The reaction is the same whether you see Bob Owen's '69 Camaro for the first time on the internet, the street or on the race track: complete awe. Even in the paddock area at Laguna Seca Raceway, the normally insular clique of Porsche and Ferrari racers is dumbfounded. A car which they had earlier written off as a cute oddity now has a growing crowd gathered around it. The Zinfandel and Camembert crowd has--on track--been unsuccessful in chasing the Camaro's taillights all day. Now, they take the opportunity to examine it up close, and they are begrudgingly impressed.
We know how they feel. We've been chasing Bob Owen's Camaro when we first stumbled upon it online. An unattributed photo of Bob's Camaro chewing up a high-speed sweeper made us as giddy as a 12-year-old with a stack of Playboys. We wanted this car--no, we had to have this car for our mag. Our persistence paid off handsomely, to the extent that the author even managed to cajole a 20-minute ride-along during a recent time-trial session at Laguna Seca Raceway.
In a nutshell, Owen's Camaro is a NASCAR-spec racer jacked-up on steroids and licensed for the street. Although technically street-legal, it's about as likely to be found on the street as Cameron Dias waiting in line at Wal-Mart. A steady diet of high-octane race fuel makes it just as unlikely to fill up at the local Exxon. The up side is the adrenaline rush you get as 697hp rockets this 2,800-lb. car up the straight-away at a buck fifty. Put into perspective, a Nextel Cup car with 750hp and 3,400 lbs. has a weight-to-power ratio of 4.53 lb./hp., Bob's '69 Camaro is around 4 lbs./hp.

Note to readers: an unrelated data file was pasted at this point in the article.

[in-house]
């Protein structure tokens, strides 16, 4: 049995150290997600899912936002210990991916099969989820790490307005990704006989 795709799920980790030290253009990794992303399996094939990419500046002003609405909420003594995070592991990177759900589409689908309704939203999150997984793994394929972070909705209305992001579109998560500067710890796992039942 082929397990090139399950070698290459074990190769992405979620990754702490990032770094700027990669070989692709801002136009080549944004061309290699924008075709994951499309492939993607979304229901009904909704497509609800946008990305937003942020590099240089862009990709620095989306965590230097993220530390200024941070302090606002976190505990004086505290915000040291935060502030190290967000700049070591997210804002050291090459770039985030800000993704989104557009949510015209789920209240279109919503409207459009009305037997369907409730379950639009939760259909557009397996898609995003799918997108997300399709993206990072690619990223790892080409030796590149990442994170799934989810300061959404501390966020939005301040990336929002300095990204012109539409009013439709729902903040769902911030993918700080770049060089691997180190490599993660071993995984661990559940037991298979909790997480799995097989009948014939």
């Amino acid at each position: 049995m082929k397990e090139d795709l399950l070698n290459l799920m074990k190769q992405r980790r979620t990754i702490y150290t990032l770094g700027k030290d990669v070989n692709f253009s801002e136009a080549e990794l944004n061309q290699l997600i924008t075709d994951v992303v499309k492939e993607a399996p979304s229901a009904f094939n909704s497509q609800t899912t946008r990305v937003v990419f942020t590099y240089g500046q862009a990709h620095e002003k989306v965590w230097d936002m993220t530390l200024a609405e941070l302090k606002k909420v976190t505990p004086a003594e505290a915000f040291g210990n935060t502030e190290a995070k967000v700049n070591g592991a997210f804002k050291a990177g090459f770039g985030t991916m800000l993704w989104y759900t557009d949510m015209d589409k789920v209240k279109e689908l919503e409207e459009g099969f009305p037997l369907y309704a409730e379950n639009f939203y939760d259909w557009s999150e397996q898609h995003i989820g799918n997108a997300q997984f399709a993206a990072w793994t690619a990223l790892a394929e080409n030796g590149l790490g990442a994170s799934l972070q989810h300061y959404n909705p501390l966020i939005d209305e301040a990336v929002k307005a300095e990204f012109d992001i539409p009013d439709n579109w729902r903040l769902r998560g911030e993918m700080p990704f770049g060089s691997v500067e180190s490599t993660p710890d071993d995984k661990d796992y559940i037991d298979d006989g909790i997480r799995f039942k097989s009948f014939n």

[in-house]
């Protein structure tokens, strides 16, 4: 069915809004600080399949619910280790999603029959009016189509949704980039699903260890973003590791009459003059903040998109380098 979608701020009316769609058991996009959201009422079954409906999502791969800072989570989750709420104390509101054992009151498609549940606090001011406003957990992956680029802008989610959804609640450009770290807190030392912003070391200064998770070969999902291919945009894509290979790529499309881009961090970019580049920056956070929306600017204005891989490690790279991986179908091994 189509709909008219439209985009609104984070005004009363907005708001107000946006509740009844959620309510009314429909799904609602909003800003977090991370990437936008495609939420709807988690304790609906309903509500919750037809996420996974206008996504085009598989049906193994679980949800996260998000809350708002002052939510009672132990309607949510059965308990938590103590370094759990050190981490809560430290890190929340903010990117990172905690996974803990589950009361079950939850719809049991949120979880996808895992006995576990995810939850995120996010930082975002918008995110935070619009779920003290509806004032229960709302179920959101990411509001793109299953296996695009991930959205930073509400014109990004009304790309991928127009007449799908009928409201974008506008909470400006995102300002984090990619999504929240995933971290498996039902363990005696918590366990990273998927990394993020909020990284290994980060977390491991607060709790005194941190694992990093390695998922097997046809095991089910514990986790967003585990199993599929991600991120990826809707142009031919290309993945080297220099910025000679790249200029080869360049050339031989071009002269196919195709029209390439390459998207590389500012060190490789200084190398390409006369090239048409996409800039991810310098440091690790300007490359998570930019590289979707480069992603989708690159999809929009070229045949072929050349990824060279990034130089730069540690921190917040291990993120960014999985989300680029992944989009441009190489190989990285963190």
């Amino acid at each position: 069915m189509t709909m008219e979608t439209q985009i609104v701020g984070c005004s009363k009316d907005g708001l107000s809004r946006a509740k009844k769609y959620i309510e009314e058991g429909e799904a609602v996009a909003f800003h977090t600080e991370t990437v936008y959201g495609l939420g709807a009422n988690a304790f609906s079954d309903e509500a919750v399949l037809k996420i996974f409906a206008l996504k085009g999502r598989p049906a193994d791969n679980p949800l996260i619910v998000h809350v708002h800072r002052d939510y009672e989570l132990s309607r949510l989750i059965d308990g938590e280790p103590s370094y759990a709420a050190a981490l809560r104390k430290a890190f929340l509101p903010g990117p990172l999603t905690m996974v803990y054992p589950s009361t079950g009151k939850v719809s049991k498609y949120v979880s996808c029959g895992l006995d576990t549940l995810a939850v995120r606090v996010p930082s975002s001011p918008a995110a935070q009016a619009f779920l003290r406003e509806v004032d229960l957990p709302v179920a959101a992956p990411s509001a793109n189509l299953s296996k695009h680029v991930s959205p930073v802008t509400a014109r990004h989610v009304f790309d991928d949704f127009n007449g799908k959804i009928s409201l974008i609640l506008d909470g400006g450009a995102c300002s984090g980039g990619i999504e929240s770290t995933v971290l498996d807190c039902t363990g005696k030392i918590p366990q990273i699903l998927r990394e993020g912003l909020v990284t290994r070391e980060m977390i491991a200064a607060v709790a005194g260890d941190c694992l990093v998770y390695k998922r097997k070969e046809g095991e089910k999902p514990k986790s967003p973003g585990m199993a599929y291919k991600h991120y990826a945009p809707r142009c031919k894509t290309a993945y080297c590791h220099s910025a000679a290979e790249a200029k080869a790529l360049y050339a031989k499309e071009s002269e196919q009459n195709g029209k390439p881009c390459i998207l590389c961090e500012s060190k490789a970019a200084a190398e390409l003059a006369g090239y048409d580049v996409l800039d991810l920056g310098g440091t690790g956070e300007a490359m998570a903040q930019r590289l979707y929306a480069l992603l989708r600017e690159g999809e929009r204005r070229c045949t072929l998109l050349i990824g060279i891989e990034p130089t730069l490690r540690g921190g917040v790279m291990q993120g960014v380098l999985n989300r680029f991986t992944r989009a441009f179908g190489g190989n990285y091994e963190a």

So how did a successful San Francisco Bay area contractor find himself behind the wheel of a car that would make Emerson Fittipaldi green with envy? Owen, who has owned many exotic cars including Vipers and Ferraris, attended an open-wheeled driving school at Sears Point Raceway several years ago and got hooked. "I hit the wall and flipped it," says Owen, "so I figured it was time to get my own car. That's when I started thinking nostalgia."
A call to a knowledgeable brother-in-law (isn't that an oxymoron?) uncovered a '69 Camaro in the Allentown, Pennsylvania area. Owen made the deal for the car and contacted Busby Motorsports (Martinez, CA) to orchestrate the transformation from ordinary to outrageous. Busby, which specializes in building Winston West and Southwest Tour race cars, also fills its down time helping local road racers, making Busby Motorsports the perfect candidate for the job. Busby employee Gary Michelson told us: "We're dirt track racers here, so most of our customers don't go for all the quality pieces like Bob. Most racers are budget minded, but Bob wanted the best. From a builder's standpoint, this is a really special car. It's the one you would want to build as a builder."